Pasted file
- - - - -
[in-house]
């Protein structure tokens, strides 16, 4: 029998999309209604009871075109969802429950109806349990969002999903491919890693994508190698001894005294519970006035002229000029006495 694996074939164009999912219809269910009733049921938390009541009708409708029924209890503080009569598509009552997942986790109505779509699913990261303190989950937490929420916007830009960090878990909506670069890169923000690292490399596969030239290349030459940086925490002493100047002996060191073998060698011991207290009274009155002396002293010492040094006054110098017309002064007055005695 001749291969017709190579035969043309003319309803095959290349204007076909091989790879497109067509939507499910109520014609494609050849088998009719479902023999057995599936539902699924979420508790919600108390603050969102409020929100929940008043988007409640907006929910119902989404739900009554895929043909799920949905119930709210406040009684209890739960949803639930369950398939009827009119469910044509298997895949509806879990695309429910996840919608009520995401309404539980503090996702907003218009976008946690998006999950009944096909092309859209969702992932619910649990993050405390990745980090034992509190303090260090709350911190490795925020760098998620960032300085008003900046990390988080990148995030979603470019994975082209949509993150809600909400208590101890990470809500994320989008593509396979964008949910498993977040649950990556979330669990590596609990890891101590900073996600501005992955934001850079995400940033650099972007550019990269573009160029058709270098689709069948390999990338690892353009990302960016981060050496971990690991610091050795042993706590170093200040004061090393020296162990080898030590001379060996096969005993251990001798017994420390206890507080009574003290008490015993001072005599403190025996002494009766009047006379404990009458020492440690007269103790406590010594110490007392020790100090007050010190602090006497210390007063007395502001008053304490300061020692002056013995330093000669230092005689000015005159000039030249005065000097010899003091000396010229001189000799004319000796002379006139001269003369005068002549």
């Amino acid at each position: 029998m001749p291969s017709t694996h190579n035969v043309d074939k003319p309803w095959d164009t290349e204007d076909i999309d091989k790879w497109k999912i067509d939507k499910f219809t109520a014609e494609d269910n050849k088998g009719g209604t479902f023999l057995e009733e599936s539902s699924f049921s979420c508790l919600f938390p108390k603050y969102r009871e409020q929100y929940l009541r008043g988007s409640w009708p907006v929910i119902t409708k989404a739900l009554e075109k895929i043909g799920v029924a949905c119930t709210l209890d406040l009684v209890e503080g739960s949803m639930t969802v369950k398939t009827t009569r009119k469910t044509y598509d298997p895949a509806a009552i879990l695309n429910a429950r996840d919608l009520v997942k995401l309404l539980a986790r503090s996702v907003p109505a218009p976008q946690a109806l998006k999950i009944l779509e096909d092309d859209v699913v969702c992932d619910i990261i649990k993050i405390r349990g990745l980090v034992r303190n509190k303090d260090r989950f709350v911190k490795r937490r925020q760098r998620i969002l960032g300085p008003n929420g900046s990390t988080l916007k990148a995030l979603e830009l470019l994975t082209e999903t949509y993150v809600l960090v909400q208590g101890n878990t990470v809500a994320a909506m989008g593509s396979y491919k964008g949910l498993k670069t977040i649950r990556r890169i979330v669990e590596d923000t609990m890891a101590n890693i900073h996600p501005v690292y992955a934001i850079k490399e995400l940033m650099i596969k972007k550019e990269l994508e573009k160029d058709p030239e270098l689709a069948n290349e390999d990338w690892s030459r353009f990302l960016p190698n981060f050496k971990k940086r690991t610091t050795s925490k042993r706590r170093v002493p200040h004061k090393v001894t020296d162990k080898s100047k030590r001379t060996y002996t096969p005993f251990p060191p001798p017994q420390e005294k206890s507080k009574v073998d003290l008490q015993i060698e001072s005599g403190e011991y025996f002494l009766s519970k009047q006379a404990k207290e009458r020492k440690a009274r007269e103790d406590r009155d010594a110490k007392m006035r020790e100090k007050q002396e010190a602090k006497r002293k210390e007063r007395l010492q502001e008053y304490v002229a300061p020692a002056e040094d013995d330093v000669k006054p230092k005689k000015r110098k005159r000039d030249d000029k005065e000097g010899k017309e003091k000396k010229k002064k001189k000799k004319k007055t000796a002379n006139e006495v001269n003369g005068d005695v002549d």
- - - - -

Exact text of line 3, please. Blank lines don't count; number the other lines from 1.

């Amino acid at each position: 029998m001749p291969s017709t694996h190579n035969v043309d074939k003319p309803w095959d164009t290349e204007d076909i999309d091989k790879w497109k999912i067509d939507k499910f219809t109520a014609e494609d269910n050849k088998g009719g209604t479902f023999l057995e009733e599936s539902s699924f049921s979420c508790l919600f938390p108390k603050y969102r009871e409020q929100y929940l009541r008043g988007s409640w009708p907006v929910i119902t409708k989404a739900l009554e075109k895929i043909g799920v029924a949905c119930t709210l209890d406040l009684v209890e503080g739960s949803m639930t969802v369950k398939t009827t009569r009119k469910t044509y598509d298997p895949a509806a009552i879990l695309n429910a429950r996840d919608l009520v997942k995401l309404l539980a986790r503090s996702v907003p109505a218009p976008q946690a109806l998006k999950i009944l779509e096909d092309d859209v699913v969702c992932d619910i990261i649990k993050i405390r349990g990745l980090v034992r303190n509190k303090d260090r989950f709350v911190k490795r937490r925020q760098r998620i969002l960032g300085p008003n929420g900046s990390t988080l916007k990148a995030l979603e830009l470019l994975t082209e999903t949509y993150v809600l960090v909400q208590g101890n878990t990470v809500a994320a909506m989008g593509s396979y491919k964008g949910l498993k670069t977040i649950r990556r890169i979330v669990e590596d923000t609990m890891a101590n890693i900073h996600p501005v690292y992955a934001i850079k490399e995400l940033m650099i596969k972007k550019e990269l994508e573009k160029d058709p030239e270098l689709a069948n290349e390999d990338w690892s030459r353009f990302l960016p190698n981060f050496k971990k940086r690991t610091t050795s925490k042993r706590r170093v002493p200040h004061k090393v001894t020296d162990k080898s100047k030590r001379t060996y002996t096969p005993f251990p060191p001798p017994q420390e005294k206890s507080k009574v073998d003290l008490q015993i060698e001072s005599g403190e011991y025996f002494l009766s519970k009047q006379a404990k207290e009458r020492k440690a009274r007269e103790d406590r009155d010594a110490k007392m006035r020790e100090k007050q002396e010190a602090k006497r002293k210390e007063r007395l010492q502001e008053y304490v002229a300061p020692a002056e040094d013995d330093v000669k006054p230092k005689k000015r110098k005159r000039d030249d000029k005065e000097g010899k017309e003091k000396k010229k002064k001189k000799k004319k007055t000796a002379n006139e006495v001269n003369g005068d005695v002549d």